The Bond Market: Where The Customers Still Have No Yachts

by: Matthew J. Patterson

Last year, I published an article on Seeking Alpha that employed data from a single day of bond market trading to quantify the significant transaction costs incurred by retail investors when trading individual corporate bonds. One unanswered question concerns how the costs of trading individual corporate bonds for retail investors compares to the costs incurred by institutional investors to trade the same bonds.

Unlike equities, which generally trade on exchanges where retail investors enjoy comparable trade execution to their institutional counterparts, most bonds continue to trade in an over-the-counter market. In the over-the-counter bond market, access to pricing information and the quality of trade execution depends heavily on maintaining relationships with multiple bond dealers who will provide competitive bids and offers to trade particular bonds. Institutional investors typically maintain relationships with larger networks of bond dealers than retail investors, thereby enabling them to gain greater access to pricing information and obtain more favorable trade execution when trading individual bonds.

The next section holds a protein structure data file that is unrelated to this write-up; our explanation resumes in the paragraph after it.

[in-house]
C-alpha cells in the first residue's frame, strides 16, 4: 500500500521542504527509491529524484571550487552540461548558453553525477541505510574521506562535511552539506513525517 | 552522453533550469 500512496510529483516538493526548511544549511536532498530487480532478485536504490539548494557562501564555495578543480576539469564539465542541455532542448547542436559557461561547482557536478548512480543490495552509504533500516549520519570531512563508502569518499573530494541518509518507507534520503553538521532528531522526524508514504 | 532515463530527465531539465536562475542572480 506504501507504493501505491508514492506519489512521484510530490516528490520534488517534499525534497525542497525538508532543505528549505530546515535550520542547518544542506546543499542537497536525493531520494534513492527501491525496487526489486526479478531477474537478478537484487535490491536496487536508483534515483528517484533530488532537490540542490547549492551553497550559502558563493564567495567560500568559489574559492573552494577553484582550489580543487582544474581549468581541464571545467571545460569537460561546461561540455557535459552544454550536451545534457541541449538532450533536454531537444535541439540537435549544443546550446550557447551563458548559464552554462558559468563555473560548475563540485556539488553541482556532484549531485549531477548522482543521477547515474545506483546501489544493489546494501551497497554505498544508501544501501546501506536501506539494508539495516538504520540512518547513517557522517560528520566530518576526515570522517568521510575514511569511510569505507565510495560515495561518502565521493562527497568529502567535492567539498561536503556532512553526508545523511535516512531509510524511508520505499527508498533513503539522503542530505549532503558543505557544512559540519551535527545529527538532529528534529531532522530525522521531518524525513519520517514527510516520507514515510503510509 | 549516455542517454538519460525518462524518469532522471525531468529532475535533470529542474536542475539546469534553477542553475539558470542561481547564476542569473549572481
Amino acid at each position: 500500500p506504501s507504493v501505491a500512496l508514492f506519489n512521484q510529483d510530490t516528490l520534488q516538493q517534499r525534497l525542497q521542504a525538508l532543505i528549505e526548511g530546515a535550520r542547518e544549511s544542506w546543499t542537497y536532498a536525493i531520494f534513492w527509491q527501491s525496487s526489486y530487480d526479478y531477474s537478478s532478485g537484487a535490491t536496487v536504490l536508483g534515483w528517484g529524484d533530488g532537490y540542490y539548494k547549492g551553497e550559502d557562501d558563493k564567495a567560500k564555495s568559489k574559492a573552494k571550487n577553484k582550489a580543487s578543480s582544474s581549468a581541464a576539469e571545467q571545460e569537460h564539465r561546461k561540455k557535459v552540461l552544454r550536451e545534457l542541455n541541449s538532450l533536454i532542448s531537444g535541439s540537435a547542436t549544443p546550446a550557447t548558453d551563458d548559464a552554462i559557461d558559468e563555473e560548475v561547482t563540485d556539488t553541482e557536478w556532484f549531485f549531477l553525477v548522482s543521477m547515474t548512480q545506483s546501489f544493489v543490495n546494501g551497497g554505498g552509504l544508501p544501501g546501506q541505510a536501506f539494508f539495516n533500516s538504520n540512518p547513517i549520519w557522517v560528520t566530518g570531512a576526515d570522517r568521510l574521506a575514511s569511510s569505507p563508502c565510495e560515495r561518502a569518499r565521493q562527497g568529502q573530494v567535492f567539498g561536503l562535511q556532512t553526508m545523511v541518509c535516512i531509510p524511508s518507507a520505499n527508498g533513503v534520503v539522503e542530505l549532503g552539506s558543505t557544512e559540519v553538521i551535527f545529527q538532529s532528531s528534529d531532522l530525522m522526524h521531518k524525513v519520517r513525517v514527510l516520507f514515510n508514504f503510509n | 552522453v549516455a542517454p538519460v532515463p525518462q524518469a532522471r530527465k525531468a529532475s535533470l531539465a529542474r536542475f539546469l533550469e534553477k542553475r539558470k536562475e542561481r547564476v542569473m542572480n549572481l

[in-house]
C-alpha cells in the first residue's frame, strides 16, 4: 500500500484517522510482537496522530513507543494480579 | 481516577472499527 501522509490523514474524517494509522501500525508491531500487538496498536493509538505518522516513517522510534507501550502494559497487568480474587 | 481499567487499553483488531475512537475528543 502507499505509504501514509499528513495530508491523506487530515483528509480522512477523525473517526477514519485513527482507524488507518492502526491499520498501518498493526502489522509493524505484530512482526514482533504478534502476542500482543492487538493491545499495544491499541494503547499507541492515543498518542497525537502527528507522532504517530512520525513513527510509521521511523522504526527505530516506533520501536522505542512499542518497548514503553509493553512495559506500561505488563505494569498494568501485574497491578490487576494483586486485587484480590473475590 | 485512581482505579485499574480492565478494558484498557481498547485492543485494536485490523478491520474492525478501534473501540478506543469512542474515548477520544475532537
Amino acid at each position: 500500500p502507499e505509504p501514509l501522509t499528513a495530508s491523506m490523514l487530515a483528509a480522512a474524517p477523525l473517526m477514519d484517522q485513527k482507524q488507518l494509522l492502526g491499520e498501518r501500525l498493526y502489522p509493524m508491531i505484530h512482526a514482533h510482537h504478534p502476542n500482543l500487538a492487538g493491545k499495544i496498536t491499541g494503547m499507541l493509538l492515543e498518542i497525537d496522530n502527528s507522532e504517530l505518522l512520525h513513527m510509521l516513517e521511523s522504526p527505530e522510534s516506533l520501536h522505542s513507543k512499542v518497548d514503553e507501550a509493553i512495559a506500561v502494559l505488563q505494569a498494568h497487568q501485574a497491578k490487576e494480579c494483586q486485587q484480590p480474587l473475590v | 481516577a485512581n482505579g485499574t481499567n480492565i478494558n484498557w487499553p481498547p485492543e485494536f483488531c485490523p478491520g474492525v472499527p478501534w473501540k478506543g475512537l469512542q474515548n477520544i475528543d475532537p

Accretive Asset Management (“AAM”), sponsor of BulletShares Indices, recently published a white paper that quantifies the markup paid by retail investors to trade individual bonds. Based on a full year’s worth of data compiled from FINRA’s TRACE database of corporate bond transactions, AAM estimates that retail investors pay a round-trip retail markup of 65 basis points (0.65%) on average to trade the same corporate bonds as institutional investors.

Quantifying the Retail Markup to Trade Individual Bonds

To determine whether retail investors receive less favorable execution in the bond market than institutional investors, we evaluated all transactions reported to the TRACE database during 2010 for securities contained in the following BulletShares USD Investment Grade Corporate Bond Indices (the “BulletShares Indices”):

  • BulletShares USD Corporate Bond 2011 Index (NYSEArca: BSCB)
  • BulletShares USD Corporate Bond 2012 Index (NYSEArca: BSCC)
  • BulletShares USD Corporate Bond 2013 Index (NYSEArca: BSCD)
  • BulletShares USD Corporate Bond 2014 Index (NYSEArca: BSCE)
  • BulletShares USD Corporate Bond 2015 Index (NYSEArca: BSCF)
  • BulletShares USD Corporate Bond 2016 Index (NYSEArca: BSCG)
  • BulletShares USD Corporate Bond 2017 Index (NYSEArca: BSCH)
  • BulletShares USD Corporate Bond 2018 Index
  • BulletShares USD Corporate Bond 2019 Index
  • BulletShares USD Corporate Bond 2020 Index

The Bulletshares Indices contain approximately 1,400 of the most liquid corporate fixed income securities available to US investors. We filtered a total of 10.7 million trades and, after cross referencing the traded securities against the BulletShares Indices, created a database of 123,000 individual trades representing 1,400 securities and $45 billion in par value of securities. For the purposes of the white paper, we defined retail trades as transactions of less than $100,000 par value and institutional trades as transactions of greater than or equal to $100,000 par value.